Soodanim

Member
No.

From a business perspective pretty much all companies have no interest in this because it will make their costs higher and has the potent to reduce sales. It's an ESG issue and shareholders of major tech companies are pushing for this because the EU are likely to make this a law in the next few years (it's to reduce "electronic waste") so having something in place will offer protection from potential activist shareholder action in the future.
Obviously none of them want to do it, that goes without saying. But if it's happening anyway, getting in early will have benefits.
 

Haggard

Member
I´m not holding my breath until I see results.
When I can switch out my phone`s battery without having to work through several layers of glue f.e.
 
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GHG

Member
Think you over-emphasise the power of these 'activist' investors in relation to other influences like consumers, regulators and now employees.

I don't know how you can say that with a straight face considering everything we've seen in recent years involving SJW's. This is no different to that and you need to look no further than what is currently happening to Facebook as an example (which is actually what makes the timing of this announcement even more interesting).

When said employees can see millions (if not billions) of dollars worth of value disappear from their shares in the matter of days then yes they will start to give in to the activists, even if it's just lip service to take the pressure/focus off their business for a short while.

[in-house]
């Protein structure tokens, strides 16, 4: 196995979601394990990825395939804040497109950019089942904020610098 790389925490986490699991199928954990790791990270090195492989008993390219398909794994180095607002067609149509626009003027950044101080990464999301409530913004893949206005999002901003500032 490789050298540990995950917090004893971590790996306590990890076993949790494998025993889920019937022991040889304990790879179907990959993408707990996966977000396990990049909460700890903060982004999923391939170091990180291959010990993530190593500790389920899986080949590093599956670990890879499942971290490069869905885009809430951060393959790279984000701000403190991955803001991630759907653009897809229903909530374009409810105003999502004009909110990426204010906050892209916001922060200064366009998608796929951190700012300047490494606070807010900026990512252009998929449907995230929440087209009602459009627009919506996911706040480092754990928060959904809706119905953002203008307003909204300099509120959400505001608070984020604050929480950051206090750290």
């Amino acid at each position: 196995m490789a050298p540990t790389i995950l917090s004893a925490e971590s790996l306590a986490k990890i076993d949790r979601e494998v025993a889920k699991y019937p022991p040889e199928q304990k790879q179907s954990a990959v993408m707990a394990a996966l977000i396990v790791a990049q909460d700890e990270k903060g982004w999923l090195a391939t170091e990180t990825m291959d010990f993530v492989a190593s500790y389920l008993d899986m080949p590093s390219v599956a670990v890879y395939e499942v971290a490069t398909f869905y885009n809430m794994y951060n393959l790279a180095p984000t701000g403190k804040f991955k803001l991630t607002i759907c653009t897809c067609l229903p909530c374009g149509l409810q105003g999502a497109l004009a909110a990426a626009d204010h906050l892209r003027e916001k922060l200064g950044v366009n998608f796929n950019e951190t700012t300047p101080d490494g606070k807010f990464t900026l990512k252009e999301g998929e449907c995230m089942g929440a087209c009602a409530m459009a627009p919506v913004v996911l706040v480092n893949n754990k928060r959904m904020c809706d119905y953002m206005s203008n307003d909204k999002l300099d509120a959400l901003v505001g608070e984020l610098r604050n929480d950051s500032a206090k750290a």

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reksveks

Member
This is no different to that and you need to look no further than what is currently happening to Facebook as an example
Lol, what exactly is happening to Facebook? They are getting tough questions about what they knew and what they did with that knowledge. The potential outcomes of the congressional hearings are unknown. There are also laws coming from the Conservative side which are aiming to infringe company rights, not sure it's an issue purely from one side.

This is the company that thought it was a smart idea to having a Instagram for Kids after they had the research linking thier platform to body confidence issues.

They also constantly under resourced their moderation teams (under the assumption that ML will solve all of the problems) and especially for non-English speaking markets. Now the shit has come home to roost.

Think we have probably detoured the thread enough already though.
 

kikkis

Member
Isn't de dusting xbox series x just as easy as ps5? Remove backcover and blow some air on heatsink and fan.
 

dvdvideo

Member
I see both good and bad from this. On the one hand, it could help consumers and with repairs in general. On the other hand, it could easily stifle innovation, size of devices etc, in a negative way.
 

DonJuanSchlong

Spice Spice Baby
Companies that have the mindset of, pleasing the customers over financial gains, will hop on board. Apple will never get on board though. It's almost like right to repair bill was made specifically because of Apple's inability to make a product that focuses on longevity or puts the customer first.

I'm not even sure why right to repair is even controversial to some people.
 

cireza

Member
Companies like to pretend they have the power to decide on this, but in the end they will simply be forced to comply. Because being able to repair things is common sense, and laws will be established to force them to do this properly.
 

GHG

Member
Lol, what exactly is happening to Facebook? They are getting tough questions about what they knew and what they did with that knowledge. The potential outcomes of the congressional hearings are unknown. There are also laws coming from the Conservative side which are aiming to infringe company rights, not sure it's an issue purely from one side.